The Port of Vancouver’s Board of Commissioners voted unanimously Tuesday to put an end date on a lease with Vancouver Energy, the company behind a controversial project to build the largest oil-by-rail terminal in the nation.
At the board’s first meeting of the year, commissioners set a deadline of March 31 for Vancouver Energy to have all necessary permits and licenses in place.
If the company fails to get its paperwork in order, the Port will allow its lease with the company to expire, essentially ending the project.
“We’re obviously disappointed in the outcome and the vote,” said Vancouver Energy General Manager Jared Larrabee. “We’re really at the point of evaluating what our options are going forward.”
If built, the terminal project would send four additional oil trains, carrying 360,000 barrels of oil, through the Columbia River Gorge daily.
The motion to terminate the rolling lease on March 31 was introduced by Port Commissioner Eric LaBrant. It was seconded by newly elected Commissioner Don Orange, who handily won election in November, largely because of his stance against the terminal.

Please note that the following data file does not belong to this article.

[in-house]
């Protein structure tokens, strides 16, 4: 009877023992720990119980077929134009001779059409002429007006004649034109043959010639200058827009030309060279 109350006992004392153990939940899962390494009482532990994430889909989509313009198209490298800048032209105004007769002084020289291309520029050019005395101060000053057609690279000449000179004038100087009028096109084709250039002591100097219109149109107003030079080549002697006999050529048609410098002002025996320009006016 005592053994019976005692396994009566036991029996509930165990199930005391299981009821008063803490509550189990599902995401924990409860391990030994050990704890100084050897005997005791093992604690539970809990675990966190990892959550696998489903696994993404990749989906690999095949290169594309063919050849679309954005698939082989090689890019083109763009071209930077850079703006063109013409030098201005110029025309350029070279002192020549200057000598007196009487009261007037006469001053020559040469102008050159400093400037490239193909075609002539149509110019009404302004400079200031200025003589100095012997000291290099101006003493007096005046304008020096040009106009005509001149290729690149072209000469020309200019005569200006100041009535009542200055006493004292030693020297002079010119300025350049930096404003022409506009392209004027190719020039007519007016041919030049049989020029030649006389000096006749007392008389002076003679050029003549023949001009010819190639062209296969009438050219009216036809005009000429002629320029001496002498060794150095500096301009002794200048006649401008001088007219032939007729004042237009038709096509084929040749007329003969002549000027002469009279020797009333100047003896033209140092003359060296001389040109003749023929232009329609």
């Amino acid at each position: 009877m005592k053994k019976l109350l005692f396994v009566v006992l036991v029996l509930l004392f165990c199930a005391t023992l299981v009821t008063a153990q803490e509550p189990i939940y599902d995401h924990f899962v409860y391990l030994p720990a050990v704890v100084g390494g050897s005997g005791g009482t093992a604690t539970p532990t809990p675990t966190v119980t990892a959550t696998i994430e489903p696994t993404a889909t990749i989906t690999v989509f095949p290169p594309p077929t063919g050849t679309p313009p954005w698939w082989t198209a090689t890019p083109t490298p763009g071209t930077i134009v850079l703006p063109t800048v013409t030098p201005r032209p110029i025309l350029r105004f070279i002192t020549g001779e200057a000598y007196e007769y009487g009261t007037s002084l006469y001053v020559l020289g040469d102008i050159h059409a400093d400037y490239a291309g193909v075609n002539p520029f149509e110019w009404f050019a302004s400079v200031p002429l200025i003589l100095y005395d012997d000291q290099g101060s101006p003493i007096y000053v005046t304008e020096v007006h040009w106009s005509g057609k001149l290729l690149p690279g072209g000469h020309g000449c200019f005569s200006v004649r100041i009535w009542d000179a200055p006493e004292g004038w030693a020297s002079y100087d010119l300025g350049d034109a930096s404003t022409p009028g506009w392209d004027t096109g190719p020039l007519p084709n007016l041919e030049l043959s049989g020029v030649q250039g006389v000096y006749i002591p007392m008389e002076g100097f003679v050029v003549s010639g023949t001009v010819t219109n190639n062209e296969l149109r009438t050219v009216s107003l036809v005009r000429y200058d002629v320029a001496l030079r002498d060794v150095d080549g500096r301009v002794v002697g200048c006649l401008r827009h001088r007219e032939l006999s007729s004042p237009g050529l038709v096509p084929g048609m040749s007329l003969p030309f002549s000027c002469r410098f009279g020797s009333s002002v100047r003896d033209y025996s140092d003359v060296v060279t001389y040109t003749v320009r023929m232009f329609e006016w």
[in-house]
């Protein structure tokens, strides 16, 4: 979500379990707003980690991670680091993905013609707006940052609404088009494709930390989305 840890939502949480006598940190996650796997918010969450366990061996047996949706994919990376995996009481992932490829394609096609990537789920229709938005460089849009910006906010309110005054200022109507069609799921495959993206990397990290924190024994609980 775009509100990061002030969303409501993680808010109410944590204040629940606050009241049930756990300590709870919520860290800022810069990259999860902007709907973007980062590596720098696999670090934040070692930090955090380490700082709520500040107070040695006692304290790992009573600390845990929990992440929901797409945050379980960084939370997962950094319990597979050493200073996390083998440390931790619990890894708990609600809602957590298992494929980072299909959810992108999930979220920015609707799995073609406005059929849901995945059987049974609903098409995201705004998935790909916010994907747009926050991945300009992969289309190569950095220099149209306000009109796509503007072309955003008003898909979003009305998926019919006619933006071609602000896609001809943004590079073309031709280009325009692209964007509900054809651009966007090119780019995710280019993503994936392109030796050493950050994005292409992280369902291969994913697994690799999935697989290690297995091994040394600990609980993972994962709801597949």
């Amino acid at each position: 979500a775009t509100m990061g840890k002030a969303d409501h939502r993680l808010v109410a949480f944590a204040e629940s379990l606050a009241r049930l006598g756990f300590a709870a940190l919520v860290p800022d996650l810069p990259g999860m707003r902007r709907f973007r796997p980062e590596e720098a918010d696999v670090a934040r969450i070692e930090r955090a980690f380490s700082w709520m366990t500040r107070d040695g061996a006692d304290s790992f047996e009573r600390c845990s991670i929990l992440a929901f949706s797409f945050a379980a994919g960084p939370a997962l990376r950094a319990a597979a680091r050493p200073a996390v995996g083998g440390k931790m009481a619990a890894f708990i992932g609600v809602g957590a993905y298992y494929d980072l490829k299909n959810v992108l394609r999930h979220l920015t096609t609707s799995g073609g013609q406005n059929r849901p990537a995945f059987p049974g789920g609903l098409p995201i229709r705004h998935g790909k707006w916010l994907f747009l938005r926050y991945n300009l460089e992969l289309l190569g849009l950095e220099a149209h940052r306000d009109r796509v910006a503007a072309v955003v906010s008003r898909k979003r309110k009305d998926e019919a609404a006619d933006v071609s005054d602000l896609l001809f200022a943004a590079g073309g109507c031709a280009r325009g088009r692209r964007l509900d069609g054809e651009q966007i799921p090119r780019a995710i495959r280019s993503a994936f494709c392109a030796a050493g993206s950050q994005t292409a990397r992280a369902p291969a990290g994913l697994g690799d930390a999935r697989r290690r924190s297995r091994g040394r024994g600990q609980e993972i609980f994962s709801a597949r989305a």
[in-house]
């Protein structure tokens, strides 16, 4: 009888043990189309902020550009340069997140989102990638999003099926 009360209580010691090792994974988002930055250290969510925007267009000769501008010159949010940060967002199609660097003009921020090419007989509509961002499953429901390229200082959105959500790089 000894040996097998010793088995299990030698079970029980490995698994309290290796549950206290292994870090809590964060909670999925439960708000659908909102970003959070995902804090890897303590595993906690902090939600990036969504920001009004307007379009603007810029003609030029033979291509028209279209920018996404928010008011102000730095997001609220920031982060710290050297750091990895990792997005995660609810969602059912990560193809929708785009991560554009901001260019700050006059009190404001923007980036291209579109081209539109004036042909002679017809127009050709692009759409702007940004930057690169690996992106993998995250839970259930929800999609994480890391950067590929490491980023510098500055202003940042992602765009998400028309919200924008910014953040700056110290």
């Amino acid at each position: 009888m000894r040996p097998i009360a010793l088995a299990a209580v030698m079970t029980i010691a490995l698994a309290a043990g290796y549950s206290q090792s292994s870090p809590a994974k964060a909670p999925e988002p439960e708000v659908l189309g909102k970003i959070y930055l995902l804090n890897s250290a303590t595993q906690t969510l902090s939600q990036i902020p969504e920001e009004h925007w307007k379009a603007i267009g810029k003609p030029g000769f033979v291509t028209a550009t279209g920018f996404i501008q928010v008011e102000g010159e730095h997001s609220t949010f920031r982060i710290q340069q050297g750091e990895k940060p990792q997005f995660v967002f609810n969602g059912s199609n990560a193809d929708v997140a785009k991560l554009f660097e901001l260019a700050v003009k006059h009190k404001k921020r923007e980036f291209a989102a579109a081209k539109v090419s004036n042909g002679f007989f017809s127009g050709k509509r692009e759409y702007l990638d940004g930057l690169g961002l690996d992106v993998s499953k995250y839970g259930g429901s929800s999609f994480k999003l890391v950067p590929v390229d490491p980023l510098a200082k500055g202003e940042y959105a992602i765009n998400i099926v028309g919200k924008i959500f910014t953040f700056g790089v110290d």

Commissioner Jerry Oliver, a staunch supporter of the terminal, surprised many by joining his colleagues and voting in favor of the motion.
“I believe that in a spirit of conciliation and cooperation for the benefit of the Port of Vancouver and this community, I will support your motion,” said Oliver, before the motion passed.
The room erupted in applause after the vote, as oil terminal opponents cheered the decision and held a rally in the parking lot outside.
“The unanimity was a pleasant surprise,” said Dan Serres, conservation director for the environmental group Columbia Riverkeeper. “The people in Vancouver have repeatedly urged an end to this lease. We think that this is really the beginning of the end for the oil terminal.”
“It’s gratifying to have our commission be united in its vision for the future of the port and community,” said Commissioner Eric LaBrant in an emailed statement. “We still await (Gov. Jay Inslee’s) decision on the project and we continue to be focused on supporting businesses, growing jobs and providing benefit to our community.”
Tuesday’s vote was the latest blow to the terminal project. In December, the state’s Energy Facility Site Evaluation Council voted unanimously to reject the project.
Their recommendation is now in Inslee’s hands, who has until mid-February to make a final determination.
Tara Lee, the governor’s deputy commination’s director, said an announcement could come as early as the end of the month.